NEW YORK (CBSNewYork) -- Men have breasts too -- that's the message of the Male Breast Cancer Coalition.
Not only can men get breast cancer, they can also carry the so-called breast cancer genes.
As CBS2's Dr. Max Gomez explained, that's led some men to have preventative mastectomies.
A mutation in the genes known as BRCA 1 & 2 put women at much greater risk for breast and ovarian cancer.
Men also have breast tissue, and carry those genes. Add in a family history of male breast cancer and a mastectomy could be a life-saver for the 2,600 men who get breast cancer each year.
Don Krieff is a happy and active 53-year-old. The avid biker and successful neurosurgeon on Long Island is the picture of health, except for a scary family history that comes as a surprise to virtually everyone who hears it.
"My breast cancer history is very significant. I have a grandfather with breast cancer as well as an uncle with breast cancer. My grandfather died of complications of breast cancer," he said.
That family history led Dr. Kreiff to get tested for the two main breast cancer genes. It turned out he carries a mutation in BRCA-2.
"These are not sex linked genes so they can be carried by either sex. Mom's side or dad's side of the family. There's a misconception that it can only come from mom's side of the family, but that's not true, and sometimes it's much more silent when it comes through dad's side," Dr. Erma Busch-Devereaux said, "Men can absolutely carry it."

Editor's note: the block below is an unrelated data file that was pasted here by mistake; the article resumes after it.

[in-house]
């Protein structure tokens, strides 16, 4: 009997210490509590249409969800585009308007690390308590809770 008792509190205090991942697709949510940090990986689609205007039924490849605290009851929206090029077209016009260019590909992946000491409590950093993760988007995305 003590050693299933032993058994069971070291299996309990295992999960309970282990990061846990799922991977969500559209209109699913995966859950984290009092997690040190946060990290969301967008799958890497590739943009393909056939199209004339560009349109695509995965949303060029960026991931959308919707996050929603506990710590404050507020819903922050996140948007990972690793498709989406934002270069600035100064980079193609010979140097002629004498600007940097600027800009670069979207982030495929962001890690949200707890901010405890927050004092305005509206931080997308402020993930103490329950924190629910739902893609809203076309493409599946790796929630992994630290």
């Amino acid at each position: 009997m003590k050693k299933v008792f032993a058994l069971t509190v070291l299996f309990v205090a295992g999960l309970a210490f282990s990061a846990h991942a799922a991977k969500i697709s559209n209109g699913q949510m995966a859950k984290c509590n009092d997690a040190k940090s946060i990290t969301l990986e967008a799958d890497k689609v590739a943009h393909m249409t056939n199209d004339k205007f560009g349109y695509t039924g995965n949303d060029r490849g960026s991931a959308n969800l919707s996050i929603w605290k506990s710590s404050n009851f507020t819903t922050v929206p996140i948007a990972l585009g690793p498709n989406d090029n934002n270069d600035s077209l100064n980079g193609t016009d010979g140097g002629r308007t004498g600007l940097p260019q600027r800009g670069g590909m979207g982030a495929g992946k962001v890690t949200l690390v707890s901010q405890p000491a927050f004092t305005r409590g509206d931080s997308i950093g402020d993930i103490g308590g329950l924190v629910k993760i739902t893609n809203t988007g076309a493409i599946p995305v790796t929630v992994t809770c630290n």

The combination of male family history and gene mutation led Don to make an unusual decision for a man -- to have both breasts removed as a preventative measure. It's what doctors call a bi-lateral, prophylactic mastectomy.
"When you see male breast cancer manifesting in the family, it's something to warrant consideration. The risk reduction that we see is over 95 percent, so it's a very, very effective way of preventing breast cancer," Dr. Busch-Devereaux said.
Dr. Busch-Devereaux said the operation itself is very similar to a mastectomy in a woman, although here's less tissue to deal with, and the options are similar -- skin or nipple sparing, and in some cases even reconstruction.
What makes breast cancer in men especially deadly is that most men are ashamed to even talk about it, much less go public. So why is Dr. Krieff doing it?
"I went public because I have an obligation for my patients and any future patients. I'm not overly attached to them, so off they come," he said.
The absolute risk for men with BRCA mutation is still much smaller than in women, but it also increases the risk of prostate and pancreatic cancer.
Don had his surgery yesterday, he said he is at home and feeling a little beat up, but can't wait to get back on his bike.
for more features.